The Story of Judah and Tamar
If you have ever read the Book of Genesis, you may notice that it seems chapter 38 takes an abrupt detour from the preceding and following chapters. Genesis Chapter 37 ends with Joseph being sold into slavery by his brothers and Genesis Chapter 39 picks up with Joseph and Potiphar’s wife. Tucked in between these two events is a very ‘Scandalous” Harlequin Romance-like story about Judah and his daughter-in-law Tamar. God knew that his Son Jesus was coming through the loins of Judah, however, the “how” took a lot of interesting twists and turns. What a great depiction of how God’s Will is always done!
a. Judah – Jacob’s fourth son of Leah who separated himself from the family business and started up his own establishment thirty miles away among the Canaanites. He married a Canaanite woman by whom he had three sons, Er, Onan and Shelah.
b. Tamar – A young Hebrew woman who had married into the family of Judah. Her first husband died, punished by God for an unnamed crime. Under the Levirate Law that protected widows from poverty, she could have sexual intercourse with her husband’s younger brother to keep the namesake alive.
c. Er: Husband of Tamar, eldest son of Judah and his heir. Little is known about him, but he apparently committed some crime that offended God so much that He put him to death.
d. Onan: Second son of Judah, with a duty to have sexual intercourse with Tamar until she conceived and had a son. If she had a son, Onan’s own inheritance would be greatly lessened. He ‘spilled his seed’, as a form on contraception, so that she could not conceive. He chose disobedience rather than law-abiding justice, and was punished by God.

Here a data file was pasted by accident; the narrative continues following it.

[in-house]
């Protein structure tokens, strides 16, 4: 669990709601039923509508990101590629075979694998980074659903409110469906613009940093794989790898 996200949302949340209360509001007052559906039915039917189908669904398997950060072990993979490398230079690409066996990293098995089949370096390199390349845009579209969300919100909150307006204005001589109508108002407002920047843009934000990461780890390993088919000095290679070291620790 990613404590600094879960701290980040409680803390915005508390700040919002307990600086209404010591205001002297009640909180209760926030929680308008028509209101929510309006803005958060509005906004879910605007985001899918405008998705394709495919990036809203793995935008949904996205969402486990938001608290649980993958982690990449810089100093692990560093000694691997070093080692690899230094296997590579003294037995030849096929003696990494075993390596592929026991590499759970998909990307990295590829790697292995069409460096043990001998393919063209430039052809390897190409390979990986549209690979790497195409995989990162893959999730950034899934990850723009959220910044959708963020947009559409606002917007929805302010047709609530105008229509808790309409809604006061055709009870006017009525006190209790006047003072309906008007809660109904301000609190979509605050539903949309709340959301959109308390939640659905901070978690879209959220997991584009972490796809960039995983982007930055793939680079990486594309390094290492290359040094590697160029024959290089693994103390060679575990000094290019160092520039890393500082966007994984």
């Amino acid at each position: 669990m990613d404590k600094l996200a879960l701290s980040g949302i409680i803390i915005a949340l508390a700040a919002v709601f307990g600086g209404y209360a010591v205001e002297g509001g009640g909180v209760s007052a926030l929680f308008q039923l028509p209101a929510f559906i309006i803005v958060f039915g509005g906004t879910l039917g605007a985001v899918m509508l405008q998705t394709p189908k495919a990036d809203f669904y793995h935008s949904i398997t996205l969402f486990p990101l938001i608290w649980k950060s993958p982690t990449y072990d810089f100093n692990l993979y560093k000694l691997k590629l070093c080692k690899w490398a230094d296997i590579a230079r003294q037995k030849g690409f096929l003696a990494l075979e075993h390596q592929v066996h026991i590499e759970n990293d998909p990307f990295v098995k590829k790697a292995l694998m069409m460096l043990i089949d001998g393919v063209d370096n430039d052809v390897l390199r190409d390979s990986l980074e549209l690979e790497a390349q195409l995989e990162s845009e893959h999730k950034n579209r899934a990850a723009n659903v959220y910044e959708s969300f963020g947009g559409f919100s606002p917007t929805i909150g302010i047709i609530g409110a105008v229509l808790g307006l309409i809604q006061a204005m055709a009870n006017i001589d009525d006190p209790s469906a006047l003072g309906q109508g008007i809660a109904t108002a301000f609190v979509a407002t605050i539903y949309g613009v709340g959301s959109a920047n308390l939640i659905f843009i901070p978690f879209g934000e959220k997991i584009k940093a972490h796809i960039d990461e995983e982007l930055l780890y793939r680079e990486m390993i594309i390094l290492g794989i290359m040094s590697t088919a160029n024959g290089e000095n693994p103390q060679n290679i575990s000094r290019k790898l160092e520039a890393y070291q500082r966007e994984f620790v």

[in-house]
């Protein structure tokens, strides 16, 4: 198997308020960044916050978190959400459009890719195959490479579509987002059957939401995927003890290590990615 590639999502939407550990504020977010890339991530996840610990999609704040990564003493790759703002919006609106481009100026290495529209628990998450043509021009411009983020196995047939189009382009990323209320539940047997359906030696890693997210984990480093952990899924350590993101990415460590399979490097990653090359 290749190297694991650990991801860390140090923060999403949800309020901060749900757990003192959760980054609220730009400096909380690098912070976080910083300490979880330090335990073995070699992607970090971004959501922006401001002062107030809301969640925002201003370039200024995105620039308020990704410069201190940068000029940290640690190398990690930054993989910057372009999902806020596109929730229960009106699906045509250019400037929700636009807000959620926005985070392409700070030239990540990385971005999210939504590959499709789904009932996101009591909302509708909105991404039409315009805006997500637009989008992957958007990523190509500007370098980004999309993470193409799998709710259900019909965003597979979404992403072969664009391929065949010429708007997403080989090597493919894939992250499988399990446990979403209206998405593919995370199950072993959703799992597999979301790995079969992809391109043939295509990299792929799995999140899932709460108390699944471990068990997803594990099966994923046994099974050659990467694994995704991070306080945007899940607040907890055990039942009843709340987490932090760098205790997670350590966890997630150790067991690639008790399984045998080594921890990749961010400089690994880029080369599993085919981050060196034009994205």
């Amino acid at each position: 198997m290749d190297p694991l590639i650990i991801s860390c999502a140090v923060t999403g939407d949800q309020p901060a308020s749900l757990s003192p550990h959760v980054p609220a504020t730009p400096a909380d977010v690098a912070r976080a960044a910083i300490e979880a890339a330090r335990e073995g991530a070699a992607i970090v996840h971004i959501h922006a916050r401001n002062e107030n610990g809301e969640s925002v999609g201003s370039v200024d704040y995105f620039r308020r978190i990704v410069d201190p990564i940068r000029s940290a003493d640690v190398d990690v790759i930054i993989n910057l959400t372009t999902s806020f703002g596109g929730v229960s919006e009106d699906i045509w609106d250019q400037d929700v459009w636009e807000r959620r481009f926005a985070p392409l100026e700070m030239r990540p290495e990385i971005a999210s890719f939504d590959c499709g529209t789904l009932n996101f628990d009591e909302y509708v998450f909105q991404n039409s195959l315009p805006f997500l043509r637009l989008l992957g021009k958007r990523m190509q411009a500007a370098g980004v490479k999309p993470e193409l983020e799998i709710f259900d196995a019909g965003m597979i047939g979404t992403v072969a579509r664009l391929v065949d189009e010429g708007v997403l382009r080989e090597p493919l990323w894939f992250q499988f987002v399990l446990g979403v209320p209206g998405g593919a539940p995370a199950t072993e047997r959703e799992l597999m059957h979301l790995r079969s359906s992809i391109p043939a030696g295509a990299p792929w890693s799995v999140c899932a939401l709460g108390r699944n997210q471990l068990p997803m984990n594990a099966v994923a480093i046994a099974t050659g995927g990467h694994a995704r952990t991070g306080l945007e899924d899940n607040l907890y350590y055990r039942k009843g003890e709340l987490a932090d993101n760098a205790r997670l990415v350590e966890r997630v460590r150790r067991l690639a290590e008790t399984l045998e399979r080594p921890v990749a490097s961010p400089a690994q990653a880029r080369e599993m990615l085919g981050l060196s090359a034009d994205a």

e. Shelah: Judah’s youngest son whom he refused to give to Tamar to perform the required duties.
f. Perez and Zerah: The twin sons of Tamar and Judah. Through Perez, Tamar became the direct forbearer of King David and Jesus the Messiah (See the book of Ruth)
The chosen line of Jesus ancestry was to be pure Hebrew without mixing of other races.
- Abraham, the first source, had insisted that Isaac marry a Hebrew woman
- Jacob in his turn also married into the same family.
- Judah was pure Hebrew, but married a Canaanite and his sons were of mixed race
Tamar is a Hebrew and not a Canaanite name and it is fairly certain that Tamar was a Hebrew, a descendant of one of Abraham’s numerous sons by Keturah or of Nahor. Possibly Tamar perceived what Judah had not realized, that the only way in which the line of Judah could be continued into succeeding generations in a manner pleasing to the Lord was through Judah himself.
Therefore, Tamar acted in a proper manner. Under the Levirate law, if Shelah was not to play the husband’s part towards her, then it was the duty of the next relative to do so — Judah himself. Tamar therefore was perfectly entitled to require that he assumed the obligation, just as Ruth did to Boaz after the unnamed “nearer kinsman” had declined to do so.
Therefore Tamar posed as a prostitute and Judah not knowing who it was went into to her and she conceived. In Gen 38:26 when the truth came out that Judah was the father, he admitted that Tamar had been more faithful than he since he refused to give her his youngest son to marry.
Do we see how the Holy Spirit may have motivated Tamar in giving herself willingly to a man old enough to be her father. Had she not done what she did, the line of Judah might have become extinct. The ordained genealogy of the Jesus through the tribe of Judah what have been frustrated.
We often become so concerned about the method or conditions surrounding how a child is brought into the world that we lose sight of the fact that God’s ways are not our ways. The story of Judah and Tamar is just one of several twists and turns that took place in the forty-two generation lineage of Jesus the Messiah!
He that has an Ear, Let him hear….
Teacher – Alpha & Omega CWC